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WHAT WORKS IN EDUCATION The George Lucas Educational Foundation

Required Reading for Summer: "The Beach Book"

Sunscreen, towel, the ocean, and a good book. Now that's a summer day.
By James Daly
Credit: Melcher Media

The endless and inescapable lure of the ocean, combined with the imminent possibility of a big dollop of sun, fun, and cocoa butter during summer break, makes this a perfect moment to pick up The Beach Book (Melcher Media/254 pages/$17), a collection of ten evocative short stories that use the ocean as both mysterious backdrop and hard-charging protagonist. As an added bonus for beachgoing readers, the book is constructed of a waterproof synthetic paper, making it virtually impermeable to water and sand.

The Beach Book is designed for languid summer days, but don't wade into it expecting breezy escapist fare. Churning waters, whether it's the crystalline Caribbean or the turbulent Pacific, often add a note of dread. The sea frequently behaves like a moody neighbor, serving up natural disasters (both animal and meteorological) and hosting suspicious and sometimes dangerous characters.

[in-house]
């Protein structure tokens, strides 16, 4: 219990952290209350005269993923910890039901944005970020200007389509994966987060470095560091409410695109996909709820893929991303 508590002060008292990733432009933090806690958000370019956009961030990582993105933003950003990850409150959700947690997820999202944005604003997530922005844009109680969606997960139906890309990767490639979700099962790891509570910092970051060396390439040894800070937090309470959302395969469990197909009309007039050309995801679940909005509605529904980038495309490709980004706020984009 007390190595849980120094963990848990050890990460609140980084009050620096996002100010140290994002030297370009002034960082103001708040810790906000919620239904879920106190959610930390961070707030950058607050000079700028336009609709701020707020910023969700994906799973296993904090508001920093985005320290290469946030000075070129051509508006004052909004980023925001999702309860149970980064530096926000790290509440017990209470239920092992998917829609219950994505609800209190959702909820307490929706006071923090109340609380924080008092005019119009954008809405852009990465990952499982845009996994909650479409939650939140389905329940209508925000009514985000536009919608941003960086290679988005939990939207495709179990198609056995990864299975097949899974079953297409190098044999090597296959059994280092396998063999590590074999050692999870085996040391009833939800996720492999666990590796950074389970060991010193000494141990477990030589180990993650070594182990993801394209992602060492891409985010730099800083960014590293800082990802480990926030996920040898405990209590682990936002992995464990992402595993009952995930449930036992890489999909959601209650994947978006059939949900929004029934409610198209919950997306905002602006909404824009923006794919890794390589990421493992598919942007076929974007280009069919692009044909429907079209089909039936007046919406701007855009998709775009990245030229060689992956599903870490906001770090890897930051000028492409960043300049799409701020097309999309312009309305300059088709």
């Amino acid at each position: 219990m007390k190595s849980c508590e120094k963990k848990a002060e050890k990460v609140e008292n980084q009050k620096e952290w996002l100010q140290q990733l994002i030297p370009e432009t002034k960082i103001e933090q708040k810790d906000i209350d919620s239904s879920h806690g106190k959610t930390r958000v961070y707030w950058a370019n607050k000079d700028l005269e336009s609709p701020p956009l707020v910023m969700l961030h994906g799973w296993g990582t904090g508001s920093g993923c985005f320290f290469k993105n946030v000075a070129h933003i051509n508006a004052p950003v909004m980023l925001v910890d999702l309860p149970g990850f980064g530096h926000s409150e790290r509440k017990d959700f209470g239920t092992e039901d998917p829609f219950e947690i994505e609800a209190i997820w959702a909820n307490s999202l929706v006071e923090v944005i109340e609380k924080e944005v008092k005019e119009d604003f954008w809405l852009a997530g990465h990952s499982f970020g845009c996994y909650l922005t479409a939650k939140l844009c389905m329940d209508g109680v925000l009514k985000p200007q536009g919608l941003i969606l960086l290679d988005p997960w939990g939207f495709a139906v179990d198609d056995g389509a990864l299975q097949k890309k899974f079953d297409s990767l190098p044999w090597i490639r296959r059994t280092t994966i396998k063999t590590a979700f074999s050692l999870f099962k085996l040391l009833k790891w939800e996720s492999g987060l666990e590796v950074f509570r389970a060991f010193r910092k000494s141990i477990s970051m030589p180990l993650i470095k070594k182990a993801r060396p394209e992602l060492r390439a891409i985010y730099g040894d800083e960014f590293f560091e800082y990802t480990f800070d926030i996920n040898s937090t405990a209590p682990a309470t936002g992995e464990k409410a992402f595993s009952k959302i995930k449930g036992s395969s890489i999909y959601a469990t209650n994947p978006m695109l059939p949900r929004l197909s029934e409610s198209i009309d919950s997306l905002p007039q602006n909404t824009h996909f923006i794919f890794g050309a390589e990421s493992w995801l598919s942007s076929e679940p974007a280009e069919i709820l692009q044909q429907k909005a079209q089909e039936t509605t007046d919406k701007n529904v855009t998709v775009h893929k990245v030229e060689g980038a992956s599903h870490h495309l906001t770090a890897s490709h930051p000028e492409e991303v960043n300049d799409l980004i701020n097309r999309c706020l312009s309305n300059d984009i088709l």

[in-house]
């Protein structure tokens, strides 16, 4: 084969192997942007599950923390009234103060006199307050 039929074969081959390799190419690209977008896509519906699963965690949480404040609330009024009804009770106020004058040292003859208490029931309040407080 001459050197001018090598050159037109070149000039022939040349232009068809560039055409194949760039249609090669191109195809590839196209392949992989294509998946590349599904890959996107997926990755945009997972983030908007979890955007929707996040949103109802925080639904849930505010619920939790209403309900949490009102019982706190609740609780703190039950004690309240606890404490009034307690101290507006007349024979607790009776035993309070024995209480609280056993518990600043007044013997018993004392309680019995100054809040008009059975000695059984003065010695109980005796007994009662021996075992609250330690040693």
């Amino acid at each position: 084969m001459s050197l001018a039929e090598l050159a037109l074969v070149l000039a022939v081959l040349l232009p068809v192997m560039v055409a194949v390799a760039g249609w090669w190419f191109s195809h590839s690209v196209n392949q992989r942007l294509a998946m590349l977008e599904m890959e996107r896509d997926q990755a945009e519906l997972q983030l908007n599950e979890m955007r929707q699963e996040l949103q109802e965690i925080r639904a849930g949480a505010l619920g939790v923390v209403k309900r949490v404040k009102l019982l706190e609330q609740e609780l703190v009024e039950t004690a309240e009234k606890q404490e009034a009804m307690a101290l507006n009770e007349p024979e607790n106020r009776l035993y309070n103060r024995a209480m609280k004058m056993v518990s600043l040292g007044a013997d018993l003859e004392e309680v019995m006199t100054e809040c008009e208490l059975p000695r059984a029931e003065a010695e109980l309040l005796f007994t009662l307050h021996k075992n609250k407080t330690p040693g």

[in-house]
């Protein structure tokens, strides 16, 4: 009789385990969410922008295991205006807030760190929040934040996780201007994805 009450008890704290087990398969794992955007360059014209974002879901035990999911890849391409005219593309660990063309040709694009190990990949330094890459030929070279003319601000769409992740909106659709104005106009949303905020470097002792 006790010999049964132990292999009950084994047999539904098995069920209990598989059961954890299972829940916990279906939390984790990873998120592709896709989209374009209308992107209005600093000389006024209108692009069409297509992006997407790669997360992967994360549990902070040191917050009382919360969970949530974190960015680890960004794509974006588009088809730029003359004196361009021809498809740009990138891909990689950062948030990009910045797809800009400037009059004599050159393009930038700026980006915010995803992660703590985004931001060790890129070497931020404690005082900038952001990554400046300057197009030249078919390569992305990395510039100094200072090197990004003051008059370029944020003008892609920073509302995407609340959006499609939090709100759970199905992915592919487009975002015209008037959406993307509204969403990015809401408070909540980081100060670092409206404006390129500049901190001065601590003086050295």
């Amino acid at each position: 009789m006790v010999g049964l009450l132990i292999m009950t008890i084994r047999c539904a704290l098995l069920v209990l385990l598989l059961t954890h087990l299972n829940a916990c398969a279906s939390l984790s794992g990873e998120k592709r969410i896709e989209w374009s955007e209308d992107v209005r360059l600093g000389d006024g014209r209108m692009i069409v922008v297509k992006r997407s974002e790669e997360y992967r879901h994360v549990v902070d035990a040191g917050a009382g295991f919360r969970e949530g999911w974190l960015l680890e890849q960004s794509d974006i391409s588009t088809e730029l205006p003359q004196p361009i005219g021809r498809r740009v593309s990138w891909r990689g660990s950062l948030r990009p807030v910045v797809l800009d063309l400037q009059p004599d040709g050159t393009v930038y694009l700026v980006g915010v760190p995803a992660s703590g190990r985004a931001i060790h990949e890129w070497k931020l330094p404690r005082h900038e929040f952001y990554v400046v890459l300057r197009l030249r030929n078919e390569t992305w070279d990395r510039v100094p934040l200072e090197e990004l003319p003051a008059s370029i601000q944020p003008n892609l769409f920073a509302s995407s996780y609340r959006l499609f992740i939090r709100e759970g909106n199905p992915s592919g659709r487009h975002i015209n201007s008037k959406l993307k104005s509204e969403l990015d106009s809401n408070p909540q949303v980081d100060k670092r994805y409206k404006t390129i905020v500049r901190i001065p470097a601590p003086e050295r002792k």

Writers include Gabriel Garcia Marquez, Roald Dahl, Isaac Bashevis Singer, Robert Stone, Anthony Doerr, and Frederick Reiken. Throughout the book there runs a deep love and respect for the water, whether in Dahl's ecologically sensitive story of a boy who fights to save a sea turtle from becoming a meal, or in Singer's droll look at a man trying to make money with beachfront property.

Don't forget the sunscreen when you're heading to the shore this summer. But don't forget The Beach Book, either. Just because your body is on vacation doesn't mean your heart and mind have to be.

James Daly is the former editorial director of Edutopia.

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